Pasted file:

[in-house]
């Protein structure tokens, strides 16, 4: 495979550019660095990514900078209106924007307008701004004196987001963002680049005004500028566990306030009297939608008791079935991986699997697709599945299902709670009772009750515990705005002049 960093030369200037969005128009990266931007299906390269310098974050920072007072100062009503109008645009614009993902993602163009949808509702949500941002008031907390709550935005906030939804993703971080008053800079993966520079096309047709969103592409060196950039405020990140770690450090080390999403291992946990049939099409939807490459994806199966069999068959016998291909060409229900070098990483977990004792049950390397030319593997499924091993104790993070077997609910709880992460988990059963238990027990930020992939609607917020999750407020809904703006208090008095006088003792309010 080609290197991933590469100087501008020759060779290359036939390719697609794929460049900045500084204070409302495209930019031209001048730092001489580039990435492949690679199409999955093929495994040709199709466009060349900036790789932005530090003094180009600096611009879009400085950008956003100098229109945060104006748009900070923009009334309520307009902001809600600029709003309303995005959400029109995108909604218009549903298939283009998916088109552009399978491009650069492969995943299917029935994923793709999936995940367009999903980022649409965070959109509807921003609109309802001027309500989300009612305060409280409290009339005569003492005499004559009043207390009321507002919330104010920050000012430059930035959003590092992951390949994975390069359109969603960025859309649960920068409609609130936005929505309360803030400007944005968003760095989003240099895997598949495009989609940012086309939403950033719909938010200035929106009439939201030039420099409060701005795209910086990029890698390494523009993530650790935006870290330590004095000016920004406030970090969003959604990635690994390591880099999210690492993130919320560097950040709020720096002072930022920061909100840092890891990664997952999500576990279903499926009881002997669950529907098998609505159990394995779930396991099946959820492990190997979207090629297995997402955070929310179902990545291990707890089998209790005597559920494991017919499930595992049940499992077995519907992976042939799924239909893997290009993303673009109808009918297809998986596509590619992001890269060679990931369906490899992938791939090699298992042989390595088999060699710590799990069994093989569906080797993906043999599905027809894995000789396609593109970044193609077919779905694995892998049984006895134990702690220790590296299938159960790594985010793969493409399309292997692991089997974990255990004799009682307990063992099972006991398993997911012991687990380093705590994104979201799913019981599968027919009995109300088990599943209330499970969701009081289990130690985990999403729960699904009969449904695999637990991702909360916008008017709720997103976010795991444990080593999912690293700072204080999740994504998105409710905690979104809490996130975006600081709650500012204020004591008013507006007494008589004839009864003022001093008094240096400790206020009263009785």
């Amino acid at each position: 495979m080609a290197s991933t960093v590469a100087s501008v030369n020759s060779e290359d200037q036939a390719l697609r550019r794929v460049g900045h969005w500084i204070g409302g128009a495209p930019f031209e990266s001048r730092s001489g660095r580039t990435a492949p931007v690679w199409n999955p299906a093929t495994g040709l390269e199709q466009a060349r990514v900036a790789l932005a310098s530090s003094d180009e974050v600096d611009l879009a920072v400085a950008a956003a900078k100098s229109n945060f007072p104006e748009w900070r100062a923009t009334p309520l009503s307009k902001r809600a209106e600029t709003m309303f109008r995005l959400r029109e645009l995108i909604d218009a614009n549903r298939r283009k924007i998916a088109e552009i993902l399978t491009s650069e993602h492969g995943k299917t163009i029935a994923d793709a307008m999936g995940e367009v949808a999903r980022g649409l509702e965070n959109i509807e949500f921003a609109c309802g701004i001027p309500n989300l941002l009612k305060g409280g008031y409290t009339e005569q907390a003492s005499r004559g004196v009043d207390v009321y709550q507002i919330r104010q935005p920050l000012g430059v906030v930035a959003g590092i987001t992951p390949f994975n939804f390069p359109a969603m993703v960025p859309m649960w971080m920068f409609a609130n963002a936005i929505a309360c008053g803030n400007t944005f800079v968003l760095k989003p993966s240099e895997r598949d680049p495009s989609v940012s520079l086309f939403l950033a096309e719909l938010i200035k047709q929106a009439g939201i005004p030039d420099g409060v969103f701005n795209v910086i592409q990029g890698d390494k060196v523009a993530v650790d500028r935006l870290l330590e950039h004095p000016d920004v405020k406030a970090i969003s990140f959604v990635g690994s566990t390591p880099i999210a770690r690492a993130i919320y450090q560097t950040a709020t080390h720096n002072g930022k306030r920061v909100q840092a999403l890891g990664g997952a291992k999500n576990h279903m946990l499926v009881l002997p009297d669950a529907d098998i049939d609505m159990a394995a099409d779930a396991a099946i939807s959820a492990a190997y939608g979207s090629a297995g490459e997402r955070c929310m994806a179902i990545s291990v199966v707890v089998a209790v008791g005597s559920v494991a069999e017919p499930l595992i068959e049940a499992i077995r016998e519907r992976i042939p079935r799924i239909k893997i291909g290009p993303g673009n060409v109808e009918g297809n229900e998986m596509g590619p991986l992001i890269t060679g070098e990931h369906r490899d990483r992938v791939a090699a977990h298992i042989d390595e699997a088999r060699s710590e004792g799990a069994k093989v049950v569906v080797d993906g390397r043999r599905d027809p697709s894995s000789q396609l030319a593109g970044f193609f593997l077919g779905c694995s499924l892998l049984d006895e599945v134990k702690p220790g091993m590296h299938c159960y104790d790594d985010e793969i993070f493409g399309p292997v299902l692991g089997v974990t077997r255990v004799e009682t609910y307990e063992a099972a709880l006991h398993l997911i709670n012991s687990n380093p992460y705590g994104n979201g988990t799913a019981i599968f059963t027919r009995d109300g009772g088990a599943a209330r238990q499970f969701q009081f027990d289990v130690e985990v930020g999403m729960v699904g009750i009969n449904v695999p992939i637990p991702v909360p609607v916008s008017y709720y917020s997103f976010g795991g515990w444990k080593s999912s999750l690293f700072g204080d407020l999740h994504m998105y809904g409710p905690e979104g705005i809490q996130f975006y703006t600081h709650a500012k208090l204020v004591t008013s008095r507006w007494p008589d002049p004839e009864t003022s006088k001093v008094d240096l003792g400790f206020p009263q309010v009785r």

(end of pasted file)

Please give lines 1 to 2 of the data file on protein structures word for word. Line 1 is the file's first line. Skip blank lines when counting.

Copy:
[in-house]
């Protein structure tokens, strides 16, 4: 495979550019660095990514900078209106924007307008701004004196987001963002680049005004500028566990306030009297939608008791079935991986699997697709599945299902709670009772009750515990705005002049 960093030369200037969005128009990266931007299906390269310098974050920072007072100062009503109008645009614009993902993602163009949808509702949500941002008031907390709550935005906030939804993703971080008053800079993966520079096309047709969103592409060196950039405020990140770690450090080390999403291992946990049939099409939807490459994806199966069999068959016998291909060409229900070098990483977990004792049950390397030319593997499924091993104790993070077997609910709880992460988990059963238990027990930020992939609607917020999750407020809904703006208090008095006088003792309010 080609290197991933590469100087501008020759060779290359036939390719697609794929460049900045500084204070409302495209930019031209001048730092001489580039990435492949690679199409999955093929495994040709199709466009060349900036790789932005530090003094180009600096611009879009400085950008956003100098229109945060104006748009900070923009009334309520307009902001809600600029709003309303995005959400029109995108909604218009549903298939283009998916088109552009399978491009650069492969995943299917029935994923793709999936995940367009999903980022649409965070959109509807921003609109309802001027309500989300009612305060409280409290009339005569003492005499004559009043207390009321507002919330104010920050000012430059930035959003590092992951390949994975390069359109969603960025859309649960920068409609609130936005929505309360803030400007944005968003760095989003240099895997598949495009989609940012086309939403950033719909938010200035929106009439939201030039420099409060701005795209910086990029890698390494523009993530650790935006870290330590004095000016920004406030970090969003959604990635690994390591880099999210690492993130919320560097950040709020720096002072930022920061909100840092890891990664997952999500576990279903499926009881002997669950529907098998609505159990394995779930396991099946959820492990190997979207090629297995997402955070929310179902990545291990707890089998209790005597559920494991017919499930595992049940499992077995519907992976042939799924239909893997290009993303673009109808009918297809998986596509590619992001890269060679990931369906490899992938791939090699298992042989390595088999060699710590799990069994093989569906080797993906043999599905027809894995000789396609593109970044193609077919779905694995892998049984006895134990702690220790590296299938159960790594985010793969493409399309292997692991089997974990255990004799009682307990063992099972006991398993997911012991687990380093705590994104979201799913019981599968027919009995109300088990599943209330499970969701009081289990130690985990999403729960699904009969449904695999637990991702909360916008008017709720997103976010795991444990080593999912690293700072204080999740994504998105409710905690979104809490996130975006600081709650500012204020004591008013507006007494008589004839009864003022001093008094240096400790206020009263009785």